Deep Job Understanding at LinkedIn

Jaewon Yang
Jaewon Yang
Ji Yan
Ji Yan
Shuai Wang
Shuai Wang
Fei Chen
Fei Chen

SIGIR '20: The 43rd International ACM SIGIR conference on research and development in Information Retrieval Virtual Event China July, 2020, pp. 2145-2148, 2020.

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Keywords:
job recommendation systemjob postingPointwise Mutual Informationprofessional entityNatural Language ProcessingMore(18+)
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We develop job understanding models that take noisy job postings as input and output structured data for easy interpretation

Abstract:

As the world's largest professional network, LinkedIn wants to create economic opportunity for everyone in the global workforce. One of its most critical missions is matching jobs with processionals. Improving job targeting accuracy and hire efficiency align with LinkedIn's Member First Motto. To achieve those goals, we need to understand...More

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Introduction
  • LinkedIn serves as a job marketplace that matches millions of jobs to more than 675 million members.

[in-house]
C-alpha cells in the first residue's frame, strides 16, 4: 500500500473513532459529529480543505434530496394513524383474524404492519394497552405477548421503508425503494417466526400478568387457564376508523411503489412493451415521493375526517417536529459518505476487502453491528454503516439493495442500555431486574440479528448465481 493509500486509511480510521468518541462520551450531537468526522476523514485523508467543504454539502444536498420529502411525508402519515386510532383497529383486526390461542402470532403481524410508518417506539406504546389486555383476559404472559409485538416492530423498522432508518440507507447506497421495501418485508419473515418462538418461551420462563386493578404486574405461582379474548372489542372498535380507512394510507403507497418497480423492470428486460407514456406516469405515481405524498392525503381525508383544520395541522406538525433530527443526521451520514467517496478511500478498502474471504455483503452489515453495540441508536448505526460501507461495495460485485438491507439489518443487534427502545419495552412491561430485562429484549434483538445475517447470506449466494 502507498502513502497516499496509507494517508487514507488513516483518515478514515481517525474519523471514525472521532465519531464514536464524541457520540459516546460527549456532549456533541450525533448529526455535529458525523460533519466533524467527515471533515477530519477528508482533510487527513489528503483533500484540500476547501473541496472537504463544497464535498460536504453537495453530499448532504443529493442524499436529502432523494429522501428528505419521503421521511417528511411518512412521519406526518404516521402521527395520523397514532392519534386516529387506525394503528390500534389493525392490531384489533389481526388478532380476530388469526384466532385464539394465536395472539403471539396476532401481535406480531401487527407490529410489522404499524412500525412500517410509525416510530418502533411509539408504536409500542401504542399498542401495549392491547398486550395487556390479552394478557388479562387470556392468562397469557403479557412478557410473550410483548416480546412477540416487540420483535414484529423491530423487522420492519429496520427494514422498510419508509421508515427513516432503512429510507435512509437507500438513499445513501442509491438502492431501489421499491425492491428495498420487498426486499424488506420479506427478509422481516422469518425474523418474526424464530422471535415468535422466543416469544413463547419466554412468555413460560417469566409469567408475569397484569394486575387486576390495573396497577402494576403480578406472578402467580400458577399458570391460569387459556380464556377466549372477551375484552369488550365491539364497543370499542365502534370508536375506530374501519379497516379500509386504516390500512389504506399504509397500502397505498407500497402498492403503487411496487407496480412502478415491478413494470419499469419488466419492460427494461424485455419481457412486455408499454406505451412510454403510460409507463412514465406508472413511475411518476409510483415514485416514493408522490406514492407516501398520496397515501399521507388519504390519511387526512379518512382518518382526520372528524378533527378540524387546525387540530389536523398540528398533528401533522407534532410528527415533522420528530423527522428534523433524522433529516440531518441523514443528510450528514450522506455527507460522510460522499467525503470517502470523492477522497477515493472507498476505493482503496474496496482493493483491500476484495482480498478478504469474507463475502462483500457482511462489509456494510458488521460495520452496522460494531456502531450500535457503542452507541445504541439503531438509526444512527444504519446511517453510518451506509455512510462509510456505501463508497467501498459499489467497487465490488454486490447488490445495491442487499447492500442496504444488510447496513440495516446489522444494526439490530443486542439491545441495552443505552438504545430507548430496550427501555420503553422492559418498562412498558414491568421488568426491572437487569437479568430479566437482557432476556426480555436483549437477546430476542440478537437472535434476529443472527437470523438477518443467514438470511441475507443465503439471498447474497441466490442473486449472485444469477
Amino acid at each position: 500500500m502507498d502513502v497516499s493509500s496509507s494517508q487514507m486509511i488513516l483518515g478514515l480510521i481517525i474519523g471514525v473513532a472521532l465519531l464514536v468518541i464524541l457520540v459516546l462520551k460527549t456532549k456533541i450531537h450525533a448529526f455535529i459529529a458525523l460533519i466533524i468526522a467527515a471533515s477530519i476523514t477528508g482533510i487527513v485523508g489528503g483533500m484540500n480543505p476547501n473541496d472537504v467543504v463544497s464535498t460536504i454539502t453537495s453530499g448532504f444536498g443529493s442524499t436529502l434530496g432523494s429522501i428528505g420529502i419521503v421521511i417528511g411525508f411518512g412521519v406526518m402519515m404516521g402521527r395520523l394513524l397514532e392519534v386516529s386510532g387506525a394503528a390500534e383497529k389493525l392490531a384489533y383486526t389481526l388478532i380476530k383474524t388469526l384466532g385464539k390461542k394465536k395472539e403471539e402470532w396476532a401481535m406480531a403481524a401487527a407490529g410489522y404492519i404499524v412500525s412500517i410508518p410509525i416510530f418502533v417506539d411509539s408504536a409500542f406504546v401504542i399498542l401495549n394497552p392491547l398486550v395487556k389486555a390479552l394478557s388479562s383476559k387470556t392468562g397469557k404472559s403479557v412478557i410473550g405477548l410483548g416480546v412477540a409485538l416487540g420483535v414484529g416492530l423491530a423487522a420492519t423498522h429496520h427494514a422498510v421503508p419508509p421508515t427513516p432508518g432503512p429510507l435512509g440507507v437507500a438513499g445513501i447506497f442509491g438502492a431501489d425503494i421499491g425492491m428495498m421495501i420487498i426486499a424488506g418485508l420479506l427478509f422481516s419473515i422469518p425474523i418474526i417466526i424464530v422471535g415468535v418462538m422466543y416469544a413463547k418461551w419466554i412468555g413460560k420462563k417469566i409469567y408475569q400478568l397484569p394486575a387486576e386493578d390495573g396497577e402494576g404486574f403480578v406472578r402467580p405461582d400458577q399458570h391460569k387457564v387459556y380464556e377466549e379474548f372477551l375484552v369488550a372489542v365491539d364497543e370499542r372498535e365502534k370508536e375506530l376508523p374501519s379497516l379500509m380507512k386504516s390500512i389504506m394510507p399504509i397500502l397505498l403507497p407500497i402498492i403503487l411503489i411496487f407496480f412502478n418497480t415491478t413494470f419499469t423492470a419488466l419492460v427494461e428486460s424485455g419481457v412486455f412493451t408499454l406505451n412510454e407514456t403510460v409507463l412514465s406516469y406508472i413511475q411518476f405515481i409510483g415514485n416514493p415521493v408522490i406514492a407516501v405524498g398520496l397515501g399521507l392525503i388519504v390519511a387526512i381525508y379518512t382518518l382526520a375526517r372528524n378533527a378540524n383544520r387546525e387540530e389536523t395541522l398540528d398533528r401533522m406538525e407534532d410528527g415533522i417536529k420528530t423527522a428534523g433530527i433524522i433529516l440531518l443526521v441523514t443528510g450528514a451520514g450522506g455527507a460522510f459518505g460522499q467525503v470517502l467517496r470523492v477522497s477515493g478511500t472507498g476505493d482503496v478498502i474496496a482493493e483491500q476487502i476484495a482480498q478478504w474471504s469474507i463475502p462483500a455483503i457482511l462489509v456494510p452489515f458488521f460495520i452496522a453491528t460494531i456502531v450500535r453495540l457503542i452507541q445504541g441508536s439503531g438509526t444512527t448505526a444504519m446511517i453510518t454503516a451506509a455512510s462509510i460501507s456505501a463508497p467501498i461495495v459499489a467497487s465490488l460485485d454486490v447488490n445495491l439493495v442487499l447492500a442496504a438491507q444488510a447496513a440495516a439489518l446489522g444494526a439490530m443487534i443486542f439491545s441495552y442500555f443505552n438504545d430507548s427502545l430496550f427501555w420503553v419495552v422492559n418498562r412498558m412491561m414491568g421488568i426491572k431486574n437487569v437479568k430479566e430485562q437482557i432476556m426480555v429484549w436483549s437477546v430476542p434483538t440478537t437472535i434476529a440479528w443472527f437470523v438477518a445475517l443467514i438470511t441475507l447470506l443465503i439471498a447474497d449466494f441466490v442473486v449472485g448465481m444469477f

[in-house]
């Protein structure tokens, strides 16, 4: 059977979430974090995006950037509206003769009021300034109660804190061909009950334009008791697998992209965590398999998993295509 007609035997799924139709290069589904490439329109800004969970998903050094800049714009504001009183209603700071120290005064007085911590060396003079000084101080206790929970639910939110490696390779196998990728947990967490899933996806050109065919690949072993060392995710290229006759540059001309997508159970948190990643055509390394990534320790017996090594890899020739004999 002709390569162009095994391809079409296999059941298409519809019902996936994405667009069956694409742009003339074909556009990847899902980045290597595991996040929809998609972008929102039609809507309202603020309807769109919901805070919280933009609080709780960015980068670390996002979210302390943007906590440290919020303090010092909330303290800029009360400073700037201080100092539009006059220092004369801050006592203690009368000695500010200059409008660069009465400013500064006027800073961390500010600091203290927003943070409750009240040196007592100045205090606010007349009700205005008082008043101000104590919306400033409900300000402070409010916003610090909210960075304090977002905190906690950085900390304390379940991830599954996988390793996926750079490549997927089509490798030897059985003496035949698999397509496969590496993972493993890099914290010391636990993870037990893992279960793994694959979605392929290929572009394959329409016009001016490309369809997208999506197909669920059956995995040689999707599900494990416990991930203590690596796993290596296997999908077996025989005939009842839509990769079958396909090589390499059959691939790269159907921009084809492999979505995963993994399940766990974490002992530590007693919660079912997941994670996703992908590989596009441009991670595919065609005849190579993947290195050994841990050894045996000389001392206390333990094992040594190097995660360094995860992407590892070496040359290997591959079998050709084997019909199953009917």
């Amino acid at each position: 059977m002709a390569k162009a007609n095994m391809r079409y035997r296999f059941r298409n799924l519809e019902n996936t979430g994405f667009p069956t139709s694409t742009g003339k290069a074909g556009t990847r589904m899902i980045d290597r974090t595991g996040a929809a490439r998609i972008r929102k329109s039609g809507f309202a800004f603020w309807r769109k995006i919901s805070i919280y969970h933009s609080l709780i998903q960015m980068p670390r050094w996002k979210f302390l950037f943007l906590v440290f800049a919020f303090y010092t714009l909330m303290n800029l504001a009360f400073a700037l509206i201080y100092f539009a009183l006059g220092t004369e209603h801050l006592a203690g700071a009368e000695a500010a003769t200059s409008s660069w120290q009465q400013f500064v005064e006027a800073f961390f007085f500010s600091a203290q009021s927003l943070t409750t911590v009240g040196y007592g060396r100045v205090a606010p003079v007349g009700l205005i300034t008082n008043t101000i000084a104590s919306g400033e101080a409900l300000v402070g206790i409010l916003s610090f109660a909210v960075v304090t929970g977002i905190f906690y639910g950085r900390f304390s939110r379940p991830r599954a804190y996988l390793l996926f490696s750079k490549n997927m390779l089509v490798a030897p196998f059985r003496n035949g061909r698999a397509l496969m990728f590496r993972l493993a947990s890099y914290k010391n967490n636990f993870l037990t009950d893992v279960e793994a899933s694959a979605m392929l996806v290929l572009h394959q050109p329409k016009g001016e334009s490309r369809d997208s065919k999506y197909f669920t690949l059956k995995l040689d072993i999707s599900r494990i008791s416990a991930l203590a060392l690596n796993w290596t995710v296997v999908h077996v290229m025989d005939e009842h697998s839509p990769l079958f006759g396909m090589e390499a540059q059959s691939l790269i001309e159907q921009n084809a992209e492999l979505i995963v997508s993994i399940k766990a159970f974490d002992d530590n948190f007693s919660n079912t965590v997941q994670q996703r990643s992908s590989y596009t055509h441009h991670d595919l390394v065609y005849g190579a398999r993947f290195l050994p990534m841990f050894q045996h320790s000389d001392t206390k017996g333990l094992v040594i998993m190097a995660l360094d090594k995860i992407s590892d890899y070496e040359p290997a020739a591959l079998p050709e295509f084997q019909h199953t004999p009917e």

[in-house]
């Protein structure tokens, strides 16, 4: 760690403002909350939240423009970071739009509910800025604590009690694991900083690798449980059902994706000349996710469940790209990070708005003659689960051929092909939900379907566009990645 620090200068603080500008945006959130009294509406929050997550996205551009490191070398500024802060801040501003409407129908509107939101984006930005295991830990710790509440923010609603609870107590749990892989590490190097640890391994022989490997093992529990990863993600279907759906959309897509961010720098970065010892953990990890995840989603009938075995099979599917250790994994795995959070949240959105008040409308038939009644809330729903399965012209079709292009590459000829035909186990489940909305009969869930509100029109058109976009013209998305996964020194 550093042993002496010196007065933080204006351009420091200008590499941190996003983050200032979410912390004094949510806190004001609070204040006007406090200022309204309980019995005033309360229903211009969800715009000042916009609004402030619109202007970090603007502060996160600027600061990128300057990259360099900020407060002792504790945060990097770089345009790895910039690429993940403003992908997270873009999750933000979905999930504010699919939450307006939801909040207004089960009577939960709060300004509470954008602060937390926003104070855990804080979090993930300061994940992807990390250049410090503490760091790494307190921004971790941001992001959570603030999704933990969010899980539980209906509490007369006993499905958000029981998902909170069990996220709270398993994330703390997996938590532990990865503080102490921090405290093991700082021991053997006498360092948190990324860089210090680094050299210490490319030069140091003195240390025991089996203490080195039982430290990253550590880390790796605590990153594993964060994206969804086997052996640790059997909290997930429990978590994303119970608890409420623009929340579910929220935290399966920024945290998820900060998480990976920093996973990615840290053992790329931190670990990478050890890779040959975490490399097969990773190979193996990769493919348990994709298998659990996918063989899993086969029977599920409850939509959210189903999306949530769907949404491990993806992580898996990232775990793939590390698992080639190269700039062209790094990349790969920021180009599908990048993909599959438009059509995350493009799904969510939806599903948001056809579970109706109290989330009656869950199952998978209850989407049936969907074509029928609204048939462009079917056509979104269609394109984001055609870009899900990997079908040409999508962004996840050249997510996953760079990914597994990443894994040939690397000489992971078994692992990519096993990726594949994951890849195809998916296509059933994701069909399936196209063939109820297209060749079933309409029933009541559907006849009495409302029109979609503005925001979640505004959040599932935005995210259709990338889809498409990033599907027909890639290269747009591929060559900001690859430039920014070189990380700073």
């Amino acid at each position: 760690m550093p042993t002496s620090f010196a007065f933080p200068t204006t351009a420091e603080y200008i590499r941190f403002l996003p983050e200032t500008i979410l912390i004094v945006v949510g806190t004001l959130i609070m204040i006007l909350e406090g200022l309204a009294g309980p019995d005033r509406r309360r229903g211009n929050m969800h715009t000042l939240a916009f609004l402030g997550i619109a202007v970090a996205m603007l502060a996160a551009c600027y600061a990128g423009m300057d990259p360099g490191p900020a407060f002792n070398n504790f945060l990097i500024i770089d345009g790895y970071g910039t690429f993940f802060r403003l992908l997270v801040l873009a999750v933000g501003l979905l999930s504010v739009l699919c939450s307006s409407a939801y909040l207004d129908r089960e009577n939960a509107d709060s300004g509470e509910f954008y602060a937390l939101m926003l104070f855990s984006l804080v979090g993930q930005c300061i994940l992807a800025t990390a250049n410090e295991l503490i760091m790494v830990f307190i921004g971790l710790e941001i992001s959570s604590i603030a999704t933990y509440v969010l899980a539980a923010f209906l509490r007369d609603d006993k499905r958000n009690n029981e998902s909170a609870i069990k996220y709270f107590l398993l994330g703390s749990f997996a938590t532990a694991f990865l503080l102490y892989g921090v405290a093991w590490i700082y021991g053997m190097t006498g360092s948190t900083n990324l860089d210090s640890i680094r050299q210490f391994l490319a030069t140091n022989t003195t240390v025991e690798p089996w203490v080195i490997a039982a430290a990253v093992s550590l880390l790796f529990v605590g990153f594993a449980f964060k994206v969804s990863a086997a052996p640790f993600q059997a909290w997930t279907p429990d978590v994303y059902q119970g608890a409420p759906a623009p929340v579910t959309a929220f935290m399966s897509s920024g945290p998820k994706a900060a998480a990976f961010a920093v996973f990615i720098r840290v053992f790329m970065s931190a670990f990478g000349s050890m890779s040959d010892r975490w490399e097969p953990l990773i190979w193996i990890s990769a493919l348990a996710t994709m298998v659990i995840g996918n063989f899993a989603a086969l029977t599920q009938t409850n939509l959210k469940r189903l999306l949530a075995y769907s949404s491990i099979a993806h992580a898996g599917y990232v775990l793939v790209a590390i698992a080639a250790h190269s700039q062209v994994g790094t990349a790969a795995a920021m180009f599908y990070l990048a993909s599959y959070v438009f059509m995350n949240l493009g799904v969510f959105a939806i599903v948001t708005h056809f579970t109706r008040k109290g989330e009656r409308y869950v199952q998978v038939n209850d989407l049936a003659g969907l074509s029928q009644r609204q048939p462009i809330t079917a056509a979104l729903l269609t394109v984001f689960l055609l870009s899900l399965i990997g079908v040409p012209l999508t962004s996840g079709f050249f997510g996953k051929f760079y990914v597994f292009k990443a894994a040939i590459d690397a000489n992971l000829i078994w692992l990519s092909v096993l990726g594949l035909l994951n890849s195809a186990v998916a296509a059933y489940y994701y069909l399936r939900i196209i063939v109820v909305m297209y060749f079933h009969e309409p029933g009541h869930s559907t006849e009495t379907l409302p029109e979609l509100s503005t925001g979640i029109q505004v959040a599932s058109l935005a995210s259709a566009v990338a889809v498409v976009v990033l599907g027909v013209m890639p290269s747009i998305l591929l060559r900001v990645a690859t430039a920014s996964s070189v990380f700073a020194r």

• To create economic opportunity for every member of the global workforce, LinkedIn needs to understand the job marketplace precisely.
  • It is challenging to model job postings directly in tasks such as job recommendation and applicant evaluation.
  • To address this challenge, the authors develop job understanding models that take noisy job postings as input and output structured data for easy interpretation.
  • The authors standardize job postings into professional entities that
Highlights
  • LinkedIn serves as a job marketplace that matches millions of jobs to more than 675 million members
  • Job postings usually cover a wide range of topics ranging from company description, job qualifications, benefits to disclaimers
  • We develop job understanding models that take noisy job postings as input and output structured data for easy interpretation
  • We present LinkedIn’s deep job understanding and demonstrate LinkedIn’s job posting flow1 powered by our work
  • We developed a set of job standardization models to identify professional entities from job postings, and used an user feedback loop to continuously improve model performance by retraining it with collected data
Results
  • By applying the deep job understanding models and establishing feedback loops, the authors observed +11 Net Promoter Score (NPS) improvement indicating good user satisfaction, and 30% more job applications because of the better job targeting that aims at putting the job post in front of the right candidates.
Conclusion
  • The authors built the worldâĂŹs largest and most complete professional entity taxonomy to categorize and standardize the professional entities in the job posting.
  • The authors built and presented the customer feedback loop by tracking usersâĂŹ interactive behaviour on current models in LinkedInâĂŹs job posting flow.
  • The authors were able to iteratively adjust the models to let them be more powerful and stay more sensitive to the job market changes.